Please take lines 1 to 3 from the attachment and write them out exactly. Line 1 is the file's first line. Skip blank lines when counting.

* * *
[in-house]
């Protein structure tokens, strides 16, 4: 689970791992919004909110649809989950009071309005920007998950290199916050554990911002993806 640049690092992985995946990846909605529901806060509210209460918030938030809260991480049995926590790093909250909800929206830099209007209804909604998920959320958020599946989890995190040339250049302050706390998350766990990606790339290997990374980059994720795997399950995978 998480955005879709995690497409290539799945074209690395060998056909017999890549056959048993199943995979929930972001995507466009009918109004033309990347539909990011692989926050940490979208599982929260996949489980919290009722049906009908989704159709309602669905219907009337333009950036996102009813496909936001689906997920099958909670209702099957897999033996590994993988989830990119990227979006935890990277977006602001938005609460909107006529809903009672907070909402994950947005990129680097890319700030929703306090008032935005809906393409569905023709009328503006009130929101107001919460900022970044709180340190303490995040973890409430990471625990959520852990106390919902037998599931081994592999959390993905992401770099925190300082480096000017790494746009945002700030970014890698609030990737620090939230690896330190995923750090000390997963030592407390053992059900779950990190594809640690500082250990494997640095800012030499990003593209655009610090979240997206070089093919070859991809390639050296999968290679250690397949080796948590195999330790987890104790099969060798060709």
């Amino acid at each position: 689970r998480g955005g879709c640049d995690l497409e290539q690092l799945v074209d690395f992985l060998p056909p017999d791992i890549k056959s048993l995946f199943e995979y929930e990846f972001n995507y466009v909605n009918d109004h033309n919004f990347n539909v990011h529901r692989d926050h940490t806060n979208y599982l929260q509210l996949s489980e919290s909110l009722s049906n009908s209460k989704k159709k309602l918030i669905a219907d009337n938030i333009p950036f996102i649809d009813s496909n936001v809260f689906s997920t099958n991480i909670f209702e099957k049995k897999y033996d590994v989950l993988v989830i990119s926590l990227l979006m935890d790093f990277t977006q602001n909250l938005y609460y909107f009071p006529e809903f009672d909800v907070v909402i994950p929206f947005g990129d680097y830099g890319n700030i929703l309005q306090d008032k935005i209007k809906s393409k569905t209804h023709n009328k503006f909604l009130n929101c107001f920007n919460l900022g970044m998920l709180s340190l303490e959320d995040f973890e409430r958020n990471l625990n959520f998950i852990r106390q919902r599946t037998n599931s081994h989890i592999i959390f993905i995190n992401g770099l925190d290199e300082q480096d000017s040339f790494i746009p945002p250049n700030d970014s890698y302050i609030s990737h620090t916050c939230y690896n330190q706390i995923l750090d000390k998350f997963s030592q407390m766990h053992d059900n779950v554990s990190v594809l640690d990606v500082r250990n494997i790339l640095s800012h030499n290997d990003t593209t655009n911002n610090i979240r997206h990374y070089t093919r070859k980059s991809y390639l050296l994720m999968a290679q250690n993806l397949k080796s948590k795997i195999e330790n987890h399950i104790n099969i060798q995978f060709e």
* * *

[in-house]
């Protein structure tokens, strides 16, 4: 689970791992919004909110649809989950009071309005920007998950290199916050554990911002993806 640049690092992985995946990846909605529901806060509210209460918030938030809260991480049995926590790093909250909800929206830099209007209804909604998920959320958020599946989890995190040339250049302050706390998350766990990606790339290997990374980059994720795997399950995978 998480955005879709995690497409290539799945074209690395060998056909017999890549056959048993199943995979929930972001995507466009009918109004033309990347539909990011692989926050940490979208599982929260996949489980919290009722049906009908989704159709309602669905219907009337333009950036996102009813496909936001689906997920099958909670209702099957897999033996590994993988989830990119990227979006935890990277977006602001938005609460909107006529809903009672907070909402994950947005990129680097890319700030929703306090008032935005809906393409569905023709009328503006009130929101107001919460900022970044709180340190303490995040973890409430990471625990959520852990106390919902037998599931081994592999959390993905992401770099925190300082480096000017790494746009945002700030970014890698609030990737620090939230690896330190995923750090000390997963030592407390053992059900779950990190594809640690500082250990494997640095800012030499990003593209655009610090979240997206070089093919070859991809390639050296999968290679250690397949080796948590195999330790987890104790099969060798060709």
């Amino acid at each position: 689970r998480g955005g879709c640049d995690l497409e290539q690092l799945v074209d690395f992985l060998p056909p017999d791992i890549k056959s048993l995946f199943e995979y929930e990846f972001n995507y466009v909605n009918d109004h033309n919004f990347n539909v990011h529901r692989d926050h940490t806060n979208y599982l929260q509210l996949s489980e919290s909110l009722s049906n009908s209460k989704k159709k309602l918030i669905a219907d009337n938030i333009p950036f996102i649809d009813s496909n936001v809260f689906s997920t099958n991480i909670f209702e099957k049995k897999y033996d590994v989950l993988v989830i990119s926590l990227l979006m935890d790093f990277t977006q602001n909250l938005y609460y909107f009071p006529e809903f009672d909800v907070v909402i994950p929206f947005g990129d680097y830099g890319n700030i929703l309005q306090d008032k935005i209007k809906s393409k569905t209804h023709n009328k503006f909604l009130n929101c107001f920007n919460l900022g970044m998920l709180s340190l303490e959320d995040f973890e409430r958020n990471l625990n959520f998950i852990r106390q919902r599946t037998n599931s081994h989890i592999i959390f993905i995190n992401g770099l925190d290199e300082q480096d000017s040339f790494i746009p945002p250049n700030d970014s890698y302050i609030s990737h620090t916050c939230y690896n330190q706390i995923l750090d000390k998350f997963s030592q407390m766990h053992d059900n779950v554990s990190v594809l640690d990606v500082r250990n494997i790339l640095s800012h030499n290997d990003t593209t655009n911002n610090i979240r997206h990374y070089t093919r070859k980059s991809y390639l050296l994720m999968a290679q250690n993806l397949k080796s948590k795997i195999e330790n987890h399950i104790n099969i060798q995978f060709e």